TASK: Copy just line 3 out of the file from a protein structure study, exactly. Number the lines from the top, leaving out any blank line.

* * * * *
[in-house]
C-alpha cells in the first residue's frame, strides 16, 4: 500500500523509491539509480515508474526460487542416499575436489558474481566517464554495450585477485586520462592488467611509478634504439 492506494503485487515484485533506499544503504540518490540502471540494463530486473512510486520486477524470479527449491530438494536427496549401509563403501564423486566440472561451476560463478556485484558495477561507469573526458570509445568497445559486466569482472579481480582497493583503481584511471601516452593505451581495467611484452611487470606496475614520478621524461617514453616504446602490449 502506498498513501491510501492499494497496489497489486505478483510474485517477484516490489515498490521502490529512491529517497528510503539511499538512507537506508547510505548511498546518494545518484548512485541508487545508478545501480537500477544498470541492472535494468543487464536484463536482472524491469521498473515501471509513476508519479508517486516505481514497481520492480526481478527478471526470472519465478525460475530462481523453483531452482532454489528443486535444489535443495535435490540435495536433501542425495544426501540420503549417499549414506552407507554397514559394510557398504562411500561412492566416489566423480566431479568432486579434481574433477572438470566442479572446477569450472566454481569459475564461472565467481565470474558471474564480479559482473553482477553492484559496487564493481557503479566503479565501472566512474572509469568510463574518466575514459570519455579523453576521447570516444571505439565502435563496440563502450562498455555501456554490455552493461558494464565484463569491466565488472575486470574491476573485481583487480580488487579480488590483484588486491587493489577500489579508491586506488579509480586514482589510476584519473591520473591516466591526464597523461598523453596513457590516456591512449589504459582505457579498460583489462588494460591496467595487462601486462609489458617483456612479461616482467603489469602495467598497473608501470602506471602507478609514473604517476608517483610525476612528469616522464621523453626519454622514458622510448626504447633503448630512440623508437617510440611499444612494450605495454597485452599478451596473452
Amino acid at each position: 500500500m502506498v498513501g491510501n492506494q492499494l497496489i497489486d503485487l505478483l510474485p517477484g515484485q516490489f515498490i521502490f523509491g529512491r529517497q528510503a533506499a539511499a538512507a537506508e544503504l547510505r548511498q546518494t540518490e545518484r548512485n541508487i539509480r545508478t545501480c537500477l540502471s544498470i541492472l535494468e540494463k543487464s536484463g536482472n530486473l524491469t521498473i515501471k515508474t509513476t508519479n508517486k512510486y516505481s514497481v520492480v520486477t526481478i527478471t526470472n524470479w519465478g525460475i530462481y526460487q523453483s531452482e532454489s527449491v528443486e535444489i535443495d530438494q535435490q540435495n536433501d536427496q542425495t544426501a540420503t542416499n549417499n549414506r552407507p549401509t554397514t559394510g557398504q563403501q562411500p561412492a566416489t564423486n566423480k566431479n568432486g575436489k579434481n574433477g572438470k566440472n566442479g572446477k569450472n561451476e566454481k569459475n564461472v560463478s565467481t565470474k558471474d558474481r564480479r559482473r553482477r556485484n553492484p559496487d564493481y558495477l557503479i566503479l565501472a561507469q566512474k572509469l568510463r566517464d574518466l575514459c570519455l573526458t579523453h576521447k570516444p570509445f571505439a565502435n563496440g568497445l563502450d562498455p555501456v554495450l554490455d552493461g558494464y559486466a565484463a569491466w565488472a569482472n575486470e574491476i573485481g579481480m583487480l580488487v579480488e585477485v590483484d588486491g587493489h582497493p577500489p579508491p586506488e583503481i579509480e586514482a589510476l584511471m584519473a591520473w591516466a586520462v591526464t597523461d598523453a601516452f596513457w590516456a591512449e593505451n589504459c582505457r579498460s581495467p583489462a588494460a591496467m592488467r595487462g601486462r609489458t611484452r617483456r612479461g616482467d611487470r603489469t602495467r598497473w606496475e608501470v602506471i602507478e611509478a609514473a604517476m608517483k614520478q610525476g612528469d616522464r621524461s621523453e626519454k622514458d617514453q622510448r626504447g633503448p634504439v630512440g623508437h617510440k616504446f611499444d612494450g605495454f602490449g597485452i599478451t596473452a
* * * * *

Amino acid at each position: 500500500m502506498v498513501g491510501n492506494q492499494l497496489i497489486d503485487l505478483l510474485p517477484g515484485q516490489f515498490i521502490f523509491g529512491r529517497q528510503a533506499a539511499a538512507a537506508e544503504l547510505r548511498q546518494t540518490e545518484r548512485n541508487i539509480r545508478t545501480c537500477l540502471s544498470i541492472l535494468e540494463k543487464s536484463g536482472n530486473l524491469t521498473i515501471k515508474t509513476t508519479n508517486k512510486y516505481s514497481v520492480v520486477t526481478i527478471t526470472n524470479w519465478g525460475i530462481y526460487q523453483s531452482e532454489s527449491v528443486e535444489i535443495d530438494q535435490q540435495n536433501d536427496q542425495t544426501a540420503t542416499n549417499n549414506r552407507p549401509t554397514t559394510g557398504q563403501q562411500p561412492a566416489t564423486n566423480k566431479n568432486g575436489k579434481n574433477g572438470k566440472n566442479g572446477k569450472n561451476e566454481k569459475n564461472v560463478s565467481t565470474k558471474d558474481r564480479r559482473r553482477r556485484n553492484p559496487d564493481y558495477l557503479i566503479l565501472a561507469q566512474k572509469l568510463r566517464d574518466l575514459c570519455l573526458t579523453h576521447k570516444p570509445f571505439a565502435n563496440g568497445l563502450d562498455p555501456v554495450l554490455d552493461g558494464y559486466a565484463a569491466w565488472a569482472n575486470e574491476i573485481g579481480m583487480l580488487v579480488e585477485v590483484d588486491g587493489h582497493p577500489p579508491p586506488e583503481i579509480e586514482a589510476l584511471m584519473a591520473w591516466a586520462v591526464t597523461d598523453a601516452f596513457w590516456a591512449e593505451n589504459c582505457r579498460s581495467p583489462a588494460a591496467m592488467r595487462g601486462r609489458t611484452r617483456r612479461g616482467d611487470r603489469t602495467r598497473w606496475e608501470v602506471i602507478e611509478a609514473a604517476m608517483k614520478q610525476g612528469d616522464r621524461s621523453e626519454k622514458d617514453q622510448r626504447g633503448p634504439v630512440g623508437h617510440k616504446f611499444d612494450g605495454f602490449g597485452i599478451t596473452a